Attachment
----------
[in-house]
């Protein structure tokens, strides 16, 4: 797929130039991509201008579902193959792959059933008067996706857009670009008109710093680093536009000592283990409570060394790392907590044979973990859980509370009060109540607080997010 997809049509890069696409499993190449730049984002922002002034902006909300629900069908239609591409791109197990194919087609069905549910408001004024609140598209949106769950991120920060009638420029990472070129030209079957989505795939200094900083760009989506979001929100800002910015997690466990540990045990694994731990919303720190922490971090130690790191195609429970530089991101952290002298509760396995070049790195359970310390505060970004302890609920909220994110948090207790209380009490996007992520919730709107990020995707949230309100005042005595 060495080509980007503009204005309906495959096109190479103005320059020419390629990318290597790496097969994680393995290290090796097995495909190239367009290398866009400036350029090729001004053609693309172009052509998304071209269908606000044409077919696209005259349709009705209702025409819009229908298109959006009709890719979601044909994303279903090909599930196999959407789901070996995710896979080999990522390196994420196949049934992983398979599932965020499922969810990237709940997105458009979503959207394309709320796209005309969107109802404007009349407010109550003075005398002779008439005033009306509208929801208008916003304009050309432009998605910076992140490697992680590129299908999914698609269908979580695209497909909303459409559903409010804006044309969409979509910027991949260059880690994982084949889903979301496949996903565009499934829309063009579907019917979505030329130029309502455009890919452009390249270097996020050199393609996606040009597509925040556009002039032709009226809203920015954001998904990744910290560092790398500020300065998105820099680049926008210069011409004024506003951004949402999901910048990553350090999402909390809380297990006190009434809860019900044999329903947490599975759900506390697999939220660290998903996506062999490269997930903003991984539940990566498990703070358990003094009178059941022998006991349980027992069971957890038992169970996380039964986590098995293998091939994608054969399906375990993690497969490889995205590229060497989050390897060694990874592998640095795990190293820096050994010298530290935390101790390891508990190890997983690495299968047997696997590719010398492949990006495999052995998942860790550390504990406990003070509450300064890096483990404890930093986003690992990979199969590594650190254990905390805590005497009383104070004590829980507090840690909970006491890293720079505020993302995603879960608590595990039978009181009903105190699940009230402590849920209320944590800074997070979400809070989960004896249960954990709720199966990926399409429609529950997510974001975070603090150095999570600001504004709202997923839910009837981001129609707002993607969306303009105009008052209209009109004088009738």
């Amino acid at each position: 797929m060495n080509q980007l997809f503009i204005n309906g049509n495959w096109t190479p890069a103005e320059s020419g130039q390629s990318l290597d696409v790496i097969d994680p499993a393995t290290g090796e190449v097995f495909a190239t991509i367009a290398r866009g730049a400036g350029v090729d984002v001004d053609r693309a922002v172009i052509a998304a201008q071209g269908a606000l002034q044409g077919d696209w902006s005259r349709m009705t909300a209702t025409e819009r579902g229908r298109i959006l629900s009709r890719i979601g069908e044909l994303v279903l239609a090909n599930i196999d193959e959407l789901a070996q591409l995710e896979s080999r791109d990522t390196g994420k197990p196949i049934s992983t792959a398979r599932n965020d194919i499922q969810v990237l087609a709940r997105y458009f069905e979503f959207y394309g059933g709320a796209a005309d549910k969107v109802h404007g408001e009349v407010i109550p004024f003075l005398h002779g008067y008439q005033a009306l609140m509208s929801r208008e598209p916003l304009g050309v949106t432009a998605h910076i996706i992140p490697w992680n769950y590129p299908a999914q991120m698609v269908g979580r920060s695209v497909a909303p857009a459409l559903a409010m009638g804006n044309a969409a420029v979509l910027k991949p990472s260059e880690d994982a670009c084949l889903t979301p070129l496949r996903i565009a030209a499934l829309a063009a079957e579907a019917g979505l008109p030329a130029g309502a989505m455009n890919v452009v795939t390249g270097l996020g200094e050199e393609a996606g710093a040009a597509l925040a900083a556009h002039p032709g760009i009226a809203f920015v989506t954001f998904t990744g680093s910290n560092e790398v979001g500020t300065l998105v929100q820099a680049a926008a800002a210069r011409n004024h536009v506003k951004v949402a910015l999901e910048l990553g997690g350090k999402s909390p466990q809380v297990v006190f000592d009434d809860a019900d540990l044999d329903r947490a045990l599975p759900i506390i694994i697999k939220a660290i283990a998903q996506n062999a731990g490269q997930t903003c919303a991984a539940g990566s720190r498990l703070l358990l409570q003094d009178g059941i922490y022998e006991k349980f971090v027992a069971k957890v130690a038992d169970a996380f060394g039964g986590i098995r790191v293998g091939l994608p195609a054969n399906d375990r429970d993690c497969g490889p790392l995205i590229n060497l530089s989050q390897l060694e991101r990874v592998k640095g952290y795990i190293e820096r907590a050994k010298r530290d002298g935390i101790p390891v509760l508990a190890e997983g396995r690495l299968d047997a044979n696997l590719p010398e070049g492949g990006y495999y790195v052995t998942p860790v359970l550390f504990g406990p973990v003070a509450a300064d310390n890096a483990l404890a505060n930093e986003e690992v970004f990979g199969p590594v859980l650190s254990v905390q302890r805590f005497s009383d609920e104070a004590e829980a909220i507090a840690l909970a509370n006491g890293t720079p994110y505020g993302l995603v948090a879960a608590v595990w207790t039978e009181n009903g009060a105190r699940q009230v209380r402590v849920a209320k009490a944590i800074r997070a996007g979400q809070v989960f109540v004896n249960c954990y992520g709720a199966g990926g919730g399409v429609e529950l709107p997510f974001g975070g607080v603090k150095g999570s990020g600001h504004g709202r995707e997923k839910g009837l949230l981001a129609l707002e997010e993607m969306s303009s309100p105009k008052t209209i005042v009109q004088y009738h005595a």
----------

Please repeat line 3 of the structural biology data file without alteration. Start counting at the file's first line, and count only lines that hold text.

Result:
């Amino acid at each position: 797929m060495n080509q980007l997809f503009i204005n309906g049509n495959w096109t190479p890069a103005e320059s020419g130039q390629s990318l290597d696409v790496i097969d994680p499993a393995t290290g090796e190449v097995f495909a190239t991509i367009a290398r866009g730049a400036g350029v090729d984002v001004d053609r693309a922002v172009i052509a998304a201008q071209g269908a606000l002034q044409g077919d696209w902006s005259r349709m009705t909300a209702t025409e819009r579902g229908r298109i959006l629900s009709r890719i979601g069908e044909l994303v279903l239609a090909n599930i196999d193959e959407l789901a070996q591409l995710e896979s080999r791109d990522t390196g994420k197990p196949i049934s992983t792959a398979r599932n965020d194919i499922q969810v990237l087609a709940r997105y458009f069905e979503f959207y394309g059933g709320a796209a005309d549910k969107v109802h404007g408001e009349v407010i109550p004024f003075l005398h002779g008067y008439q005033a009306l609140m509208s929801r208008e598209p916003l304009g050309v949106t432009a998605h910076i996706i992140p490697w992680n769950y590129p299908a999914q991120m698609v269908g979580r920060s695209v497909a909303p857009a459409l559903a409010m009638g804006n044309a969409a420029v979509l910027k991949p990472s260059e880690d994982a670009c084949l889903t979301p070129l496949r996903i565009a030209a499934l829309a063009a079957e579907a019917g979505l008109p030329a130029g309502a989505m455009n890919v452009v795939t390249g270097l996020g200094e050199e393609a996606g710093a040009a597509l925040a900083a556009h002039p032709g760009i009226a809203f920015v989506t954001f998904t990744g680093s910290n560092e790398v979001g500020t300065l998105v929100q820099a680049a926008a800002a210069r011409n004024h536009v506003k951004v949402a910015l999901e910048l990553g997690g350090k999402s909390p466990q809380v297990v006190f000592d009434d809860a019900d540990l044999d329903r947490a045990l599975p759900i506390i694994i697999k939220a660290i283990a998903q996506n062999a731990g490269q997930t903003c919303a991984a539940g990566s720190r498990l703070l358990l409570q003094d009178g059941i922490y022998e006991k349980f971090v027992a069971k957890v130690a038992d169970a996380f060394g039964g986590i098995r790191v293998g091939l994608p195609a054969n399906d375990r429970d993690c497969g490889p790392l995205i590229n060497l530089s989050q390897l060694e991101r990874v592998k640095g952290y795990i190293e820096r907590a050994k010298r530290d002298g935390i101790p390891v509760l508990a190890e997983g396995r690495l299968d047997a044979n696997l590719p010398e070049g492949g990006y495999y790195v052995t998942p860790v359970l550390f504990g406990p973990v003070a509450a300064d310390n890096a483990l404890a505060n930093e986003e690992v970004f990979g199969p590594v859980l650190s254990v905390q302890r805590f005497s009383d609920e104070a004590e829980a909220i507090a840690l909970a509370n006491g890293t720079p994110y505020g993302l995603v948090a879960a608590v595990w207790t039978e009181n009903g009060a105190r699940q009230v209380r402590v849920a209320k009490a944590i800074r997070a996007g979400q809070v989960f109540v004896n249960c954990y992520g709720a199966g990926g919730g399409v429609e529950l709107p997510f974001g975070g607080v603090k150095g999570s990020g600001h504004g709202r995707e997923k839910g009837l949230l981001a129609l707002e997010e993607m969306s303009s309100p105009k008052t209209i005042v009109q004088y009738h005595a």